Saturday, July 10, 2004

How Much More for Us

Yesterday in between all my projects and family responsibilities, I was privileged to watch the almost-birth of a rose. I noticed early in the morning that the bud was beginning to open; I got my digital camera and captured images every half hour to see how quickly--or slowly--the transformation would occur. In the first two hours, the growth was amazing--the bud completely spread its lowest petals and I thought the whole flower was just going to burst open any minute. But about 10:30, the progress seemed to stall. I faithfully continued taking pictures for the next several hours, but nothing was happening. A wave of impatience--and discouragement--swept over me. What was the rose waiting for?

By midafternoon, I realized that the rose was done for the day. It had come so far, and then--nothing. I knew the rose would open eventually, but I was surprised that the growth wasn't steady and consistent. I had thought a rose would open a certain amount per hour, at a certain rate, in a certain way. But as I thought about it, I realized my own growth isn't consistent and steady--it happens in leaps and baby steps, it zigzags back and forth across dimensions, it loops back and skips and stumbles and finally drags itself forward another step, and then another, and then another. Growth in my life is often messy. Could it be that uneven growth--including cycles of effort and rest--is part of the natural cycle of creation? Even our own?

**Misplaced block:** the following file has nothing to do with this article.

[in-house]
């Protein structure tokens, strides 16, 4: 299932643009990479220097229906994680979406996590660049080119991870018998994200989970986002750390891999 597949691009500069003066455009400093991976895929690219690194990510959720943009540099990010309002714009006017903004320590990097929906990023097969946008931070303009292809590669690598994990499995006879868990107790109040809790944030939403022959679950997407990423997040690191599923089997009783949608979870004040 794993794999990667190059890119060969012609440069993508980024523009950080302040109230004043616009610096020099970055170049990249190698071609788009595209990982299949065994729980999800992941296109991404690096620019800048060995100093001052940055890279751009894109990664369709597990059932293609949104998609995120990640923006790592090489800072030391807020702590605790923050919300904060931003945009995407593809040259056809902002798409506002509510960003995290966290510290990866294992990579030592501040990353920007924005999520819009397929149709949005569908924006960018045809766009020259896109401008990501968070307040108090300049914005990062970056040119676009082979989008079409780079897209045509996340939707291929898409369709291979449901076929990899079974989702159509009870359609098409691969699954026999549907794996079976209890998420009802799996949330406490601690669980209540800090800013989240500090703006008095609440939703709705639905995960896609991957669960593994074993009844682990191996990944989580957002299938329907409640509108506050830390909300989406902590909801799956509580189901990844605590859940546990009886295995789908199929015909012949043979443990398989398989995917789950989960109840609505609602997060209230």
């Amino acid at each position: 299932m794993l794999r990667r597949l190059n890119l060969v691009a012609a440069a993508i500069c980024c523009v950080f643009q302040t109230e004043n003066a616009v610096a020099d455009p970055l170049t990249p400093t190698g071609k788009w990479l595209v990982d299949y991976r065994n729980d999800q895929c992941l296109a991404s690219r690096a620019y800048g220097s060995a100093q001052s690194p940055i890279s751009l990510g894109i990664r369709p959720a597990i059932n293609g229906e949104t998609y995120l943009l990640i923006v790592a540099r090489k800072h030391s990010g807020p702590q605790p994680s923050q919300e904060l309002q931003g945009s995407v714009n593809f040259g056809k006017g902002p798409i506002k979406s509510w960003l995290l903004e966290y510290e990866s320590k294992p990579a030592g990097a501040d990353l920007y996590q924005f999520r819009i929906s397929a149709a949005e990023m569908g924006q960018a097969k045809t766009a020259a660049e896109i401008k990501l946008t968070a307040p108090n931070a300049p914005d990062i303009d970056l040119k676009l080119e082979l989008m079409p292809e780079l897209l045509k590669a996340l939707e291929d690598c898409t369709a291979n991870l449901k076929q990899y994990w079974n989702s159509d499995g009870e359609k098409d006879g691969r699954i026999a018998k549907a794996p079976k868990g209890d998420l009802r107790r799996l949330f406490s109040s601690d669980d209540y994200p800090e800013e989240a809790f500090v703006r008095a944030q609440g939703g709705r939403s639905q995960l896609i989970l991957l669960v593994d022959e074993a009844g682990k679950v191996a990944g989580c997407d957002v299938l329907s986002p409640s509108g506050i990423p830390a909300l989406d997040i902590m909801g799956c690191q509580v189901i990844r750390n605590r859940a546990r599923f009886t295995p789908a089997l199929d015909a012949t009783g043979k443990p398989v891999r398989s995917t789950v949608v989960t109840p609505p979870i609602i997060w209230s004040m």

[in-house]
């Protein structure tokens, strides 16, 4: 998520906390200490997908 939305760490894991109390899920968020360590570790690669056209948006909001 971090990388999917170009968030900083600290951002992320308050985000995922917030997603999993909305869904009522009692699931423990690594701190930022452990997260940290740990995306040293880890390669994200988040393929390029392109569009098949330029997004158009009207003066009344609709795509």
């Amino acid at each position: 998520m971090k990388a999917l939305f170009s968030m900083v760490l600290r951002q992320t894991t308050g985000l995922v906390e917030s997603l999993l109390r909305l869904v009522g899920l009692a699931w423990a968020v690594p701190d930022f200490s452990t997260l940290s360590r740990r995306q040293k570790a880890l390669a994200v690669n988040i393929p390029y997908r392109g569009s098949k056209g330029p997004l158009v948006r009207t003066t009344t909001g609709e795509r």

I resolved to let the rose be ("Maybe a watched rose never blooms," I thought), and I put away my camera. I had made my peace with the fact that the rose would bloom in its own time--and not according to my schedule.

This morning, bright and early, I went out to check the rose, expecting it to be in the same condition. Instead, I found an adult rose, huge and gorgeous and proud--full open, as though it had been there for days. I did a double-take, at first thinking it might not be the same rose. But it was.

I joyfully grabbed my camera and took a picture, thinking, "If God can do such amazing things with the blossom of a single rose, how much more can he do for us?"

May we each feel the transformation God is working in us today--seen or unseen--in the stubborn, unswerving hope that we are even now blossoming into a magnificent likeness of divine love.

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